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A night and day difference: Circadian clock may protect aging eyes

While bright light helps us see better, our eyes need darkness for better vision. Light breaks down the sensitive machinery of our eyes every day, and during the darkness of night, key pieces are rebuilt. The clock of our circadian rhythms runs this process, and researchers have found that if the clock is disrupted, our eyes may be at greater risk of retinal degeneration as we age.

“Imagine if we could slow or prevent vision loss from retinal degeneration,” said Vikki Weake, associate professor of biochemistry in Purdue University’s College of Agriculture, who led the study. “To do this, we need to understand the molecular mechanisms that drive age-associated changes and the external and internal factors that influence them. In this study, we discovered the circadian clock plays a surprisingly significant role in age-related changes in the retina. This internal clock may be critical in advanced age to prevent retinal degeneration and maintain eye health.”

The team studied the eyes of Drosophila flies, a common model for the human eye. However, the study was uncommon in its use of multiple time points during aging, focus on photoreceptor neurons and new data analysis approaches. The findings are detailed in a paper in PLOS Genetics.

Lens over a small box and fruit flies in the lens shadow Fruit flies give insight into age-related changes in human vision. A team of researchers discovered the circadian clock plays a significant role in protecting eyes from retinal degeneration. The team studied fruit flies, which serve as a good model for the human retina. Vikki Weake, associate professor of biochemistry in Purdue's College of Agriculture, led the team. (Purdue University photo/Tom Campbell)
Vikki Weake, associate professor of biochemistry in Purdue's College of Agriculture, sits at a microscope in her lab. (Purdue University photo/Tom Campbell)
Vikki Weake, associate professor of biochemistry in Purdue's College of Agriculture, sits at a microscope in her lab. (Purdue University photo/Tom Campbell)

“In our earlier studies, just focusing on gene expression, we were missing part of the story,” Weake said. “By looking at changes in chromatin that alter access to the underlying DNA during aging, we were able to identify some of the transcription factors that drive these gene expression changes in the aging eye.”

Weake acknowledges doctoral student Juan “Jupa” Jauregui-Lozano for the idea for and application of the bioinformatics technique used.

“I came across a powerful bioinformatics technique that can identify changes in transcription factor activity, helping us to understand gene regulation,” Jauregui-Lozano said. “The results revealed that the transcription factors Clock and Cycle - known for their role in circadian rhythm – showed progressive changes in activity with age. This fits with what we know about eye biology, and this unbiased approach led us to identify Clock and Cycle as interesting targets to study.”

The technique, called diffTF, looks at changes in DNA accessibility in chromatin between different conditions. It generates a panel of potential candidates to pursue, as opposed to a research team beginning with a target gene in mind.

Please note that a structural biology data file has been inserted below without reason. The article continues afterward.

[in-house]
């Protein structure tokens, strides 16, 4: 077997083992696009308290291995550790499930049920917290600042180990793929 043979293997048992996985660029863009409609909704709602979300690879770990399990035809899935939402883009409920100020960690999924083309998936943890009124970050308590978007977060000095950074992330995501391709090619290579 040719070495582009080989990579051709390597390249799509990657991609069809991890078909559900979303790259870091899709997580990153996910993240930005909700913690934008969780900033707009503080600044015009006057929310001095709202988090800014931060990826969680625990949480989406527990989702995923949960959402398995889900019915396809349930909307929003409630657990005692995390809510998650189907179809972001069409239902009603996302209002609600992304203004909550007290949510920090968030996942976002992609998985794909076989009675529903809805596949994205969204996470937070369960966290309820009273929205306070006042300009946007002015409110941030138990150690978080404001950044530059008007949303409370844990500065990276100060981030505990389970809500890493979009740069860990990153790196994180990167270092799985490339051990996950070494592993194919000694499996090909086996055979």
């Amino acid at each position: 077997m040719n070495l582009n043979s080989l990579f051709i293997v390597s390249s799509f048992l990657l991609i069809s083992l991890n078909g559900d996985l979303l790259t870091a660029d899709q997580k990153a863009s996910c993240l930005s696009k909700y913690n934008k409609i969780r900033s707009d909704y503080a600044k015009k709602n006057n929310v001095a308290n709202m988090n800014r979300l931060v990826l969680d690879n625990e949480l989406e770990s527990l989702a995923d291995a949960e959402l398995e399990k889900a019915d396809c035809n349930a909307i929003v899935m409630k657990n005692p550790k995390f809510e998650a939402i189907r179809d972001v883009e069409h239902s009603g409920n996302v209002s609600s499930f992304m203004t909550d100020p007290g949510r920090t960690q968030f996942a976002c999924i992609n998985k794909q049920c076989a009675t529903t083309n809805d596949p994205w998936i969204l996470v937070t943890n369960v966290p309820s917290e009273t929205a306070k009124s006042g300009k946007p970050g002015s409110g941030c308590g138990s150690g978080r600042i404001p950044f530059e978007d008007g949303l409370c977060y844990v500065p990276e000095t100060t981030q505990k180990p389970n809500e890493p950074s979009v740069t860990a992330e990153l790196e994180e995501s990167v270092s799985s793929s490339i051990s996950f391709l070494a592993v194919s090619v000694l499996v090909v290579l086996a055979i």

“Clock and Cycle were known for being master regulators of circadian rhythms, but we saw they also regulate nearly all of the genes involved in sensing light in the retina,” Jauregui-Lozano said. “When the Clock:Cycle complex is disrupted, flies are susceptible to light-dependent retinal degeneration, and light-independent increase of oxidative stress. In humans, disruption of circadian rhythms has been associated with the onset of several age-related eye diseases. This is another piece of the puzzle.”

Regulating the time at which these proteins are made is important to protect the light-sensing neurons and retain vision, Weake said.

“The proteins involved in sensing light are delicate and degrade during the day when they are exposed to light,” she said. “If the circadian clock is off and these proteins aren’t made at the right time, it’s a problem.”

The study found this complex controlled gene expression of nearly 20% of the active genes in Drosophila photoreceptors. The study also found the complex was responsible for maintaining global levels of chromatin accessibility in photoreceptors, a critical step in transcription of genes.

Co-author Hana Hall, research assistant professor of biochemistry at Purdue, performed light and dark experiments to see the effect on gene transcription when she was a researcher in Weake’s lab.

Unlike most cells in the human body, neurons don’t divide and replicate. The death of neurons lead to degenerative disease, Hall said. Because of this the cellular processes involved in repairing and regulating them are especially important. Proteins achieve this, and genes control which proteins are produced.

“Aging is the main risk factor for neurodegenerative disease,” Hall said. “If we can understand the mechanics of how things get off track or become misregulated in our later years, we may be able to prevent or slow down the progression of these diseases. Vision loss affects a person’s lifespan, independence and quality of life. Even delaying onset by five years could make a tremendous difference. We have ideas, and we are going to seek the answers.”

The research team also included doctoral student Sarah Stanhope and undergraduate students Kimaya Bakhle and Makayla M. Marlin.

The National Eye Institute of the NIH (R01EY024905) and the Bird Stair Research Fellowship and Ross Lynn Research Scholar funded this work.

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